Will Smith Is Responsible for Ending This Hotel Chain's Discrimination Against Rap Artists

DJ Jazzy Jeff and the Fresh Prince were trailblazers in the world of hip-hop music. They won the first ever Grammy for rap, but Will Smith boycotted the ceremony because the rap categories weren’t televised. Smith shared other groundbreaking moments in his music career in his new autobiography, Will.

Will Smith was the first rapper to stay at this hotel chain 

As hip-hop rose in popularity in the ’80s, rap artists went on tours selling out major venues. By this decade, rock stars already had reputations for trashing hotel rooms. Smith said some chains flat out refused to book rappers, until mogul Russell Simmons sold them on the Fresh Prince.

“When the Four Seasons Hotels would not allow rap artists to stay during their tours, Russell convinced them to allow DJ Jazzy Jeff and the Fresh Prince, opening the doors for future hip-hop artists to use the chain,” he wrote. “Russell Simmons was orchestrating the global destruction of all barriers to hip-hop, and me and Jeff were one of his battering rams. We were the ‘Clean’ group, the ‘respectable’ group — for Russell, we were the perfect weapon against all naysayers. We were at the tip of the spear. ”

Will Smith broke more barriers than just hotels

The Four Seasons was just one in a list of milestones Smith wrote about in his book. These included television and radio, too.

“We launched Yo! MTV Raps, blasting hip-hop into daytime television,” he wrote. “Daytime radio was terrified to put rappers on live, so they always forced rappers to prerecord interviews to make sure we didn’t say anything crazy. Me and Jeff were among the first wave to be allowed to speak live on the radio during the day.”

On tour with more volatile artists

In 2021, The Four Seasons would banning entire industries of artists from staying with them seems outrageous. To better understand the ’80s, consider the political backlash against rap. One of DJ Jazzy Jeff and the Fresh Prince’s earliest tours put them on a bill with Public Enemy and 2 Live Crew. Part of Public Enemy’s act included hanging a man in a Ku Klux Klan outfit. 2 Live Crew’s explicit lyrics and simulated sex acts also provoked controversy.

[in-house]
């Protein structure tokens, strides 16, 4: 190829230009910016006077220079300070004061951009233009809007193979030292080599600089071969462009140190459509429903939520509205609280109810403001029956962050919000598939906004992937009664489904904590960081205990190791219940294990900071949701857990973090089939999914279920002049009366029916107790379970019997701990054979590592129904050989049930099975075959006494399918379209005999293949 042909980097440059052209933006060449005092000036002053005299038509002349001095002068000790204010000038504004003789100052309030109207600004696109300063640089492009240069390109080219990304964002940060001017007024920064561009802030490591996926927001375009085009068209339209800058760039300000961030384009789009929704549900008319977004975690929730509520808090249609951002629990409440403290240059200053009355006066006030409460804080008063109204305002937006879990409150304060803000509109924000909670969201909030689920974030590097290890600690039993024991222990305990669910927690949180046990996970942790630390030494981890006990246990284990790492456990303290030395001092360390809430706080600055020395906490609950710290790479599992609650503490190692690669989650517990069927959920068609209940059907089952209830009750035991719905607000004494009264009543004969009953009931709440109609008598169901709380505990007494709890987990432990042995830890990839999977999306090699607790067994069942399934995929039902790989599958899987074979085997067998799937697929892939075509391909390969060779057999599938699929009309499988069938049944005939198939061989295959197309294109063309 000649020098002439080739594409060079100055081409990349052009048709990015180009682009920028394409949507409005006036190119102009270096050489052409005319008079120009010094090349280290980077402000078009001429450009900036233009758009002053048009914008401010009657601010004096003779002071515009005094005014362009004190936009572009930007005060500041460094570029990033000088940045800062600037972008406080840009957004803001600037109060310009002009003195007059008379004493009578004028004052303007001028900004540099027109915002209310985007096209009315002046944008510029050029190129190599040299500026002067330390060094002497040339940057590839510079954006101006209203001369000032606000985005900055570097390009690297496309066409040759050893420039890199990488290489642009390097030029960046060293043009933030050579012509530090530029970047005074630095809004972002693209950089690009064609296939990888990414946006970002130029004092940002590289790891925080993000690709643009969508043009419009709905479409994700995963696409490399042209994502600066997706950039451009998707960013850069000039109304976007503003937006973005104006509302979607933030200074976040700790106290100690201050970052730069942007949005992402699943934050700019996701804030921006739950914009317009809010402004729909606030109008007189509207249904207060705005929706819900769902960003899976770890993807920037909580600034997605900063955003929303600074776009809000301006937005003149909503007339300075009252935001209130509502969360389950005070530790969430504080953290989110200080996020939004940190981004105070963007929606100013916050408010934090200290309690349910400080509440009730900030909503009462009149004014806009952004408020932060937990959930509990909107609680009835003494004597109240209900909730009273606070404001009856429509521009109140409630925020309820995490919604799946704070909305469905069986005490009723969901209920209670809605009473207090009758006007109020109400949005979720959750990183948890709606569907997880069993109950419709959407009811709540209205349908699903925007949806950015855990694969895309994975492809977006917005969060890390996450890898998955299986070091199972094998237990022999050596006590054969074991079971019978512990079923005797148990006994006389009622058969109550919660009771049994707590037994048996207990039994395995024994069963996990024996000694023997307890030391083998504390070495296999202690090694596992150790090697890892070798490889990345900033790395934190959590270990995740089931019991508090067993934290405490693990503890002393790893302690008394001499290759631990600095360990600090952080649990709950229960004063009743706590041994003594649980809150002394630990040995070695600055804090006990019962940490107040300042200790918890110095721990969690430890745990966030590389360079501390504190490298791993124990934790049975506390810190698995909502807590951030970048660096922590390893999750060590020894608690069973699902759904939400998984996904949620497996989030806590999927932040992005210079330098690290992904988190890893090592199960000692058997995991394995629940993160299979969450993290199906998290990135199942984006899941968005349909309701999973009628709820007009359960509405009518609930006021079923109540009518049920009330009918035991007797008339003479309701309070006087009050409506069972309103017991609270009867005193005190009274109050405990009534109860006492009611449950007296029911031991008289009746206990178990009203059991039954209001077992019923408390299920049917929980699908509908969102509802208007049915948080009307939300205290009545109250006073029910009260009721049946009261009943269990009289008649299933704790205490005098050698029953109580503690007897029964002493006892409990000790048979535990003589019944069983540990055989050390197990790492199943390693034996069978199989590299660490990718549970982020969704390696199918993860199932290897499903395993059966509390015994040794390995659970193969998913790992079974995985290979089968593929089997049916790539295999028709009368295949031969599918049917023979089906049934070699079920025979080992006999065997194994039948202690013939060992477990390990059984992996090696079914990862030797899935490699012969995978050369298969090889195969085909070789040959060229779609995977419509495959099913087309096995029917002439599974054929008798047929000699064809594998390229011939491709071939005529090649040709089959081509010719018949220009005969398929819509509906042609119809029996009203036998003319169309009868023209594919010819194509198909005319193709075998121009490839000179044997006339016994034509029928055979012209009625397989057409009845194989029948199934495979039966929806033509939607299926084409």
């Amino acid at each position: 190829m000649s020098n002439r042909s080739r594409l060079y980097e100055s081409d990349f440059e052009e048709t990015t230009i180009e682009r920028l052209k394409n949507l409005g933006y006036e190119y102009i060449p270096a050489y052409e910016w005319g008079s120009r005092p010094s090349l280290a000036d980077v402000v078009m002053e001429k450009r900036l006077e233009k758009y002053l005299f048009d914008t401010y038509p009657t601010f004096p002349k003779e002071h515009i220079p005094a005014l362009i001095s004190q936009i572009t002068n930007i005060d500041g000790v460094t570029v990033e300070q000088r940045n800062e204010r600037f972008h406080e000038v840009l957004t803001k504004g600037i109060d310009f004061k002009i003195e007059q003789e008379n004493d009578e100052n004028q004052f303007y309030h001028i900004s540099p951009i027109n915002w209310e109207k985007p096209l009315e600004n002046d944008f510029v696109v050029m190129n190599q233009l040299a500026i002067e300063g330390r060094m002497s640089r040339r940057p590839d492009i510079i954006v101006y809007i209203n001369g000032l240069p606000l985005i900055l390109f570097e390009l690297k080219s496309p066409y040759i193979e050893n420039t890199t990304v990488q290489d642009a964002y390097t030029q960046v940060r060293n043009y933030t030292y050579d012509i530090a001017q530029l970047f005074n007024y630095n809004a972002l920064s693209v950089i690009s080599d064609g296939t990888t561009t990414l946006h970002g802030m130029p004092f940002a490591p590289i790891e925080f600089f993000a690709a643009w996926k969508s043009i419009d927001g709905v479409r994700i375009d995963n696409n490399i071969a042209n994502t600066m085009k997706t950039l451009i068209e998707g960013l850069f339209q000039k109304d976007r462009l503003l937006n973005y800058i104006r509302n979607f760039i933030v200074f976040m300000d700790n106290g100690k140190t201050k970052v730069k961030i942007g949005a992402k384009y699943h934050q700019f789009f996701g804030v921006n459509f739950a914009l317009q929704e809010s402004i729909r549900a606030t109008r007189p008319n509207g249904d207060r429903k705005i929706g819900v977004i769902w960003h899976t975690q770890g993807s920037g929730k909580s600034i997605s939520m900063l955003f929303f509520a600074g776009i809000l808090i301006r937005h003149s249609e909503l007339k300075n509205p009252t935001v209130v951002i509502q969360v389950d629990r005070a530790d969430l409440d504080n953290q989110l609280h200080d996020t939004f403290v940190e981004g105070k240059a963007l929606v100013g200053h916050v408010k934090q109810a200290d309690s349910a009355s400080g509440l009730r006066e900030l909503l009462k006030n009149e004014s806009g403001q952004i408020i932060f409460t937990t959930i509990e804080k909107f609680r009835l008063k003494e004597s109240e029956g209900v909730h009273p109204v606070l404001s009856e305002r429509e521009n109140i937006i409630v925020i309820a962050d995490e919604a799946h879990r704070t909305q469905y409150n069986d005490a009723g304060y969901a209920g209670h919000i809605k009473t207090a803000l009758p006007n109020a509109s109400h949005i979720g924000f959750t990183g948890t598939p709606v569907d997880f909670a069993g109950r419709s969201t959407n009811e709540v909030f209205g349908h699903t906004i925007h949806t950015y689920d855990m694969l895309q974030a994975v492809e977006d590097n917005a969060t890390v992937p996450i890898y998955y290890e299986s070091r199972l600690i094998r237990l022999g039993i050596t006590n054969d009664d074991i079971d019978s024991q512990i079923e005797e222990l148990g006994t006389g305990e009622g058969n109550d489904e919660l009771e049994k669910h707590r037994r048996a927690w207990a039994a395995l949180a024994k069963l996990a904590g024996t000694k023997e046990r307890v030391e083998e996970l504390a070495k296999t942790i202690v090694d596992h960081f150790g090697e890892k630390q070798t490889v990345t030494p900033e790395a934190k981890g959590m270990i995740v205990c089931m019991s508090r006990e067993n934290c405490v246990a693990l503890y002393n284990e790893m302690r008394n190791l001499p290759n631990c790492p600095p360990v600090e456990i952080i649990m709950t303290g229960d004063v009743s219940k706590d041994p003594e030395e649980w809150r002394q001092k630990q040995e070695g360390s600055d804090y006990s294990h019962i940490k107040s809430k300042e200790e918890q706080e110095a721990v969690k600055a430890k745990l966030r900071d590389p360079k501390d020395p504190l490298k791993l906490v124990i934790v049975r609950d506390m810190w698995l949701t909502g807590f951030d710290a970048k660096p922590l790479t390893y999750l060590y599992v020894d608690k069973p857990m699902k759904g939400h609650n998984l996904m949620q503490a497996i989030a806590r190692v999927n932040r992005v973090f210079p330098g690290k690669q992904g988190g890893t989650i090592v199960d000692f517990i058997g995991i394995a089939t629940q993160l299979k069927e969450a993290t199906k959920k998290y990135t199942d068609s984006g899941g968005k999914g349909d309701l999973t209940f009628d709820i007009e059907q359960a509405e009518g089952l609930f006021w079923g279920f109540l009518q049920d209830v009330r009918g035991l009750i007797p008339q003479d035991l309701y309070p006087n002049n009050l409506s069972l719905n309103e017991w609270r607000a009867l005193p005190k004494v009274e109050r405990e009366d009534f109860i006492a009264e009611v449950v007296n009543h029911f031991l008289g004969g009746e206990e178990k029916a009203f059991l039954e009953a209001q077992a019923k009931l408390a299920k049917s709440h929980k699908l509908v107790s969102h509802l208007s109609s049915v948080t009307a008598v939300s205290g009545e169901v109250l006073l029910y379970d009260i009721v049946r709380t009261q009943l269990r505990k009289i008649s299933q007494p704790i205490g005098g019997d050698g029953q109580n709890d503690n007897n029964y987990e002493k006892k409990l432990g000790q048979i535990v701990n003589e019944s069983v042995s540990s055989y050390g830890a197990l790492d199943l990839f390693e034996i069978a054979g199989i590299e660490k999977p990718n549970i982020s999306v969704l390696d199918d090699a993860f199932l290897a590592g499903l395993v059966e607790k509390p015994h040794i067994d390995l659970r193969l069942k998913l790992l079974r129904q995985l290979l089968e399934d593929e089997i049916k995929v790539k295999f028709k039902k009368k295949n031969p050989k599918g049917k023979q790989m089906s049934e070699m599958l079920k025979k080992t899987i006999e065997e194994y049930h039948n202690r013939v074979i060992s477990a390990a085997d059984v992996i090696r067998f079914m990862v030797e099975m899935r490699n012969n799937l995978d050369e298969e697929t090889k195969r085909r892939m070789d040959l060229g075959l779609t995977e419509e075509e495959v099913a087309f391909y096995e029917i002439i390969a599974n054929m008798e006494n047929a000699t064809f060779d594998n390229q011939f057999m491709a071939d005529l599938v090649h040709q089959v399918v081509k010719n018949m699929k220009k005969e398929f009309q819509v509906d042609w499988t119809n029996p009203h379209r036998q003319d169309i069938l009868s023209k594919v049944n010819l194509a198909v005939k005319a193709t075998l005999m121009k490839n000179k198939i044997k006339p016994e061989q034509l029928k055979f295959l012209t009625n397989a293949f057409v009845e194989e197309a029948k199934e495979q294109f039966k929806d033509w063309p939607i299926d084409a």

“This was an era when ‘authority’ — be it government, business, law enforcement, even many parents — was skeptical and fearful of the growing influence of hip-hop and hip-hop artists,” he wrote. “Rap concerts were met with stringent scrutiny, particularly when we toured through southern states. When you’re on tour with Public Enemy and 2 Live Crew in Georgia, South Caroline, Mississippi, and Alabama, rest assured your ass was gonna get stringently scrutinized.”

Smith recalled meeting with local authorities in every city in which they performed. DJ Jazzy Jeff and the Fresh Prince weren’t in the crosshairs themselves. However, they paid attention to how their fellow artists navigated the issue of free speech.

“Given the high stakes, these meetings would inevitably escalate into social debate and legal interpretation,” he wrote. “Chuck D knew the law — he had local advocates, community leaders, and legal scholars arming him with the counterarguments and information necessary to defend his First Amendment rights. And when all else failed, he had bail money preorganized. But what was not gonna happen was some local sheriff telling him he couldn’t perform his show exactly the way he wanted to perform it. He hung a Klansman every single night of that tour.”

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